The British Labour Party has started a new “Future of Work Commission” to develop policy around technologies like drones and robots that will automate millions of jobs. Deputy leader Tom Watson, in a story published Tuesday, said that the committee will meet for the first time that day to discuss how politicians should deal with the coming workplace revolution.

“It is vital the Labour Party does this,” Watson said. “These seismic changes go to the heart of who we are and they will shape our economy and our country for decades to come.”

The work follows widespread discussion at the party’s conference in September. Party figures are worried that Labour needs to find an answer to what will happen to people’s jobs if a robot takes over.

It’s not just factory laborers vulnerable to automation. Watson cited professionals like architects and lawyers, who are at risk from advanced A.I. capable of performing analytical research. In the case of lawyers, one student has already produced a chatbot capable of answering housing questions, while startup Luminance has managed to automate the diligence process in mergers and acquisitions.

“Nothing’s going to be off the table,” Watson said. “So we’ll be looking at cutting edge theories, talking to political philosophers about the big questions. About whether work has moral value in itself, about what gives us purpose if we don’t work, about new ideas like community ownership and universal income.”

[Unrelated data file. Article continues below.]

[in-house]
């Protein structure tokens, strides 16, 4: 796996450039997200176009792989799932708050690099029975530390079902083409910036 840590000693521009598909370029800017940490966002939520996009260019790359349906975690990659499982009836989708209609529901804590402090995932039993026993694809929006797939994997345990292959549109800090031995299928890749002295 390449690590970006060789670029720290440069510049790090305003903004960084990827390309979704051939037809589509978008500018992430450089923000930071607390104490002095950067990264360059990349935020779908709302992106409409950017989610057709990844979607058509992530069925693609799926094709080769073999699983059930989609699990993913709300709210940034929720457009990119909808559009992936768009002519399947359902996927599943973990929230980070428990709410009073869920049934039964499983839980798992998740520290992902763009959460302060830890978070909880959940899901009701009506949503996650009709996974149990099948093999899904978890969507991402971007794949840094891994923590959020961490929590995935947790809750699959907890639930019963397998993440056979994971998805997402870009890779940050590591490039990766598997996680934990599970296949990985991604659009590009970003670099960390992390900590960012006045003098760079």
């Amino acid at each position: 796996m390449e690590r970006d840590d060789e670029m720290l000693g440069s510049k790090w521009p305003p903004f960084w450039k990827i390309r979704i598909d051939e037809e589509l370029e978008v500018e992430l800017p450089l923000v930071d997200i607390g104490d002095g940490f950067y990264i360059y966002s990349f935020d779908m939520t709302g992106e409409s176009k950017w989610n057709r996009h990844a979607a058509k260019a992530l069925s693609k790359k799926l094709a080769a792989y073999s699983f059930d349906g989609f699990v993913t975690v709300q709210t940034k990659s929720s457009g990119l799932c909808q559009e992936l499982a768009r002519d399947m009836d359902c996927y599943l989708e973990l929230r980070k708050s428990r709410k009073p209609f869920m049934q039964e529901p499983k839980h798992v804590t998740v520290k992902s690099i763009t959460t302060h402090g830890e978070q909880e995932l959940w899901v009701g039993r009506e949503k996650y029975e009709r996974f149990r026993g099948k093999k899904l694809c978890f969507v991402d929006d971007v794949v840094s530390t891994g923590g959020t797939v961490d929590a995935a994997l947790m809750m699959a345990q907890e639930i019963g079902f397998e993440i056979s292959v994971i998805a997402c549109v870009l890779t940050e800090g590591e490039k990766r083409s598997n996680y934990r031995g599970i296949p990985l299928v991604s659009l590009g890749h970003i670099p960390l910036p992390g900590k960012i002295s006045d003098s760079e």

The commission sees its work as filling a crucial knowledge gap. A Labour-commissioned poll from YouGov found that just 20 percent believed their employer had given them enough information about the impact of automation on their job. The commission is expected to produce a report before the party’s annual conference next fall, which will form the basis of the party’s “Workplace 2020” strategy, when the next election is currently scheduled to take place.

“We risk creating a winner takes all economy, where the benefits of automation accrue to those who are fortunate enough to own or control the new technologies that make it possible,” Watson said. “We need to ensure the wealth they create is shared more equally and that everyone benefits from the explosion of entrepreneurial energy they have unleashed.”

It’s not certain that the party would be able to implement these policies after the next election. Labour has slid further in the polls since Theresa May took over from David Cameron as Conservative leader and prime minister in July. A Britain Elects polling average found Labour would receive approximately 28.2 percent of the votes if an election were held today, while the Conservatives would receive 41.5 percent. At the 2015 election, the parties received 30.4 percent and 36.9 percent of the vote respectively.

Photos via Getty Images / Christopher Furlong